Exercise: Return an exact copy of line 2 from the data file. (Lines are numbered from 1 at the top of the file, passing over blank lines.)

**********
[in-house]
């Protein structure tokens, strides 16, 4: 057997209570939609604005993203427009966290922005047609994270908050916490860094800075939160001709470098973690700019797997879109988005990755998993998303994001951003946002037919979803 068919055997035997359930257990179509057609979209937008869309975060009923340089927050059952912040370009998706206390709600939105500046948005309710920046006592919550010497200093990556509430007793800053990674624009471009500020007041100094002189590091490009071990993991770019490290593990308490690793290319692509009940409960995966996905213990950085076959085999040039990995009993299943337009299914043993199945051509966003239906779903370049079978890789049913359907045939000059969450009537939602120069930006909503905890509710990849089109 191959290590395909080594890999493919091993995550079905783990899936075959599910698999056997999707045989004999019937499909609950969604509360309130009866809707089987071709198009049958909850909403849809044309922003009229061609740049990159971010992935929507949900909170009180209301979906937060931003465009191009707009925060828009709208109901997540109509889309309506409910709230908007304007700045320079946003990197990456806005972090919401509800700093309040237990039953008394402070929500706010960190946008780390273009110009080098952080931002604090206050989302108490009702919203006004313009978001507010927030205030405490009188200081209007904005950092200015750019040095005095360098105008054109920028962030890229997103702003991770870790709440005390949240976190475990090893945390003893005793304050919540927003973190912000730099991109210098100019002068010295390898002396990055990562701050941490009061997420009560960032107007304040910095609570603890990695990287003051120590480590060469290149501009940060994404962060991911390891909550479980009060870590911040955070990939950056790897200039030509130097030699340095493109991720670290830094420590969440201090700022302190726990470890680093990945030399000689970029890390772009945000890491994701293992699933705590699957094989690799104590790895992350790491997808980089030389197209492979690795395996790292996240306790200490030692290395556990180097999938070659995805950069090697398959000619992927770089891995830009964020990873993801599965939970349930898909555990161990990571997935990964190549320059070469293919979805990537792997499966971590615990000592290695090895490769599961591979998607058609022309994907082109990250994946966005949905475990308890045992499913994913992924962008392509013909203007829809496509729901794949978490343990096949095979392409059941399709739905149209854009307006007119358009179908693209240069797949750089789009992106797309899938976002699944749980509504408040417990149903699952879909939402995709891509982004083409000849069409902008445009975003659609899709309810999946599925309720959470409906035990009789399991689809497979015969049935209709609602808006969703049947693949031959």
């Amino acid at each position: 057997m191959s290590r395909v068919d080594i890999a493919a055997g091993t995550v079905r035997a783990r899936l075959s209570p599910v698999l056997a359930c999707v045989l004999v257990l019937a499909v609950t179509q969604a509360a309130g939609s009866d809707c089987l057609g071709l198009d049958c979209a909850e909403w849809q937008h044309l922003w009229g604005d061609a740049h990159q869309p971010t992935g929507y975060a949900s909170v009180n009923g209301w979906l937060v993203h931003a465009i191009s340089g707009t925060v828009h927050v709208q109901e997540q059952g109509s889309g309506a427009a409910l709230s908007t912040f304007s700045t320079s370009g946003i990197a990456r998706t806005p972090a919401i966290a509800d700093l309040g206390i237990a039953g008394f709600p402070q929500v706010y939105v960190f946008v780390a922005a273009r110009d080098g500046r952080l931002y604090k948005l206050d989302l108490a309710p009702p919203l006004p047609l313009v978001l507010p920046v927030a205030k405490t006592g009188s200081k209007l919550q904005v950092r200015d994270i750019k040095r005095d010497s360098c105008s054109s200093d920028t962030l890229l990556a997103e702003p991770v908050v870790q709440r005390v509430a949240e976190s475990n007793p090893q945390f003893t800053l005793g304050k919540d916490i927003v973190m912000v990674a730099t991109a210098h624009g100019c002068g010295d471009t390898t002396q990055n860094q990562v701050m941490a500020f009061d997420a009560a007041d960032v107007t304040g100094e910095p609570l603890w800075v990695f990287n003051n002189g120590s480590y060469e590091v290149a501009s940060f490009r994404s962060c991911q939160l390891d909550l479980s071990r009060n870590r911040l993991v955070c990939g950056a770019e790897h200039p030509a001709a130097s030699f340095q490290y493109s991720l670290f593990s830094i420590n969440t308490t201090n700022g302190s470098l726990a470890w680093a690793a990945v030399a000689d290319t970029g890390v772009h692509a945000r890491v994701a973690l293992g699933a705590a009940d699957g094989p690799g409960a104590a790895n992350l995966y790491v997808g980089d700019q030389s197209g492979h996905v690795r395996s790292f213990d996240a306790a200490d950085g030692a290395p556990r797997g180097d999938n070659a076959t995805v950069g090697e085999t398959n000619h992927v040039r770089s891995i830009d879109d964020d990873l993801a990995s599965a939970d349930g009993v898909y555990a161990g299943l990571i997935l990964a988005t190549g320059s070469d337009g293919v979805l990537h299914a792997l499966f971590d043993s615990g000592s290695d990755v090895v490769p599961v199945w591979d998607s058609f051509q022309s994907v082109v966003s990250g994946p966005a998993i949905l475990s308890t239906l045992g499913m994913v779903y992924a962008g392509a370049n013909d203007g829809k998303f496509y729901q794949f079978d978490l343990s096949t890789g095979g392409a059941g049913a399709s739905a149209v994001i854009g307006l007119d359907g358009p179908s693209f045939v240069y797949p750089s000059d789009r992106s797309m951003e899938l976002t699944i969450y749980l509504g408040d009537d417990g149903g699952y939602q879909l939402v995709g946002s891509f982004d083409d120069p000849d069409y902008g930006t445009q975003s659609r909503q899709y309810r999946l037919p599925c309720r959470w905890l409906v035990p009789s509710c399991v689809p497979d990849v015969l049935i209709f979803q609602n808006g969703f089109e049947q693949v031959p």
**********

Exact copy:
């Protein structure tokens, strides 16, 4: 057997209570939609604005993203427009966290922005047609994270908050916490860094800075939160001709470098973690700019797997879109988005990755998993998303994001951003946002037919979803 068919055997035997359930257990179509057609979209937008869309975060009923340089927050059952912040370009998706206390709600939105500046948005309710920046006592919550010497200093990556509430007793800053990674624009471009500020007041100094002189590091490009071990993991770019490290593990308490690793290319692509009940409960995966996905213990950085076959085999040039990995009993299943337009299914043993199945051509966003239906779903370049079978890789049913359907045939000059969450009537939602120069930006909503905890509710990849089109 191959290590395909080594890999493919091993995550079905783990899936075959599910698999056997999707045989004999019937499909609950969604509360309130009866809707089987071709198009049958909850909403849809044309922003009229061609740049990159971010992935929507949900909170009180209301979906937060931003465009191009707009925060828009709208109901997540109509889309309506409910709230908007304007700045320079946003990197990456806005972090919401509800700093309040237990039953008394402070929500706010960190946008780390273009110009080098952080931002604090206050989302108490009702919203006004313009978001507010927030205030405490009188200081209007904005950092200015750019040095005095360098105008054109920028962030890229997103702003991770870790709440005390949240976190475990090893945390003893005793304050919540927003973190912000730099991109210098100019002068010295390898002396990055990562701050941490009061997420009560960032107007304040910095609570603890990695990287003051120590480590060469290149501009940060994404962060991911390891909550479980009060870590911040955070990939950056790897200039030509130097030699340095493109991720670290830094420590969440201090700022302190726990470890680093990945030399000689970029890390772009945000890491994701293992699933705590699957094989690799104590790895992350790491997808980089030389197209492979690795395996790292996240306790200490030692290395556990180097999938070659995805950069090697398959000619992927770089891995830009964020990873993801599965939970349930898909555990161990990571997935990964190549320059070469293919979805990537792997499966971590615990000592290695090895490769599961591979998607058609022309994907082109990250994946966005949905475990308890045992499913994913992924962008392509013909203007829809496509729901794949978490343990096949095979392409059941399709739905149209854009307006007119358009179908693209240069797949750089789009992106797309899938976002699944749980509504408040417990149903699952879909939402995709891509982004083409000849069409902008445009975003659609899709309810999946599925309720959470409906035990009789399991689809497979015969049935209709609602808006969703049947693949031959």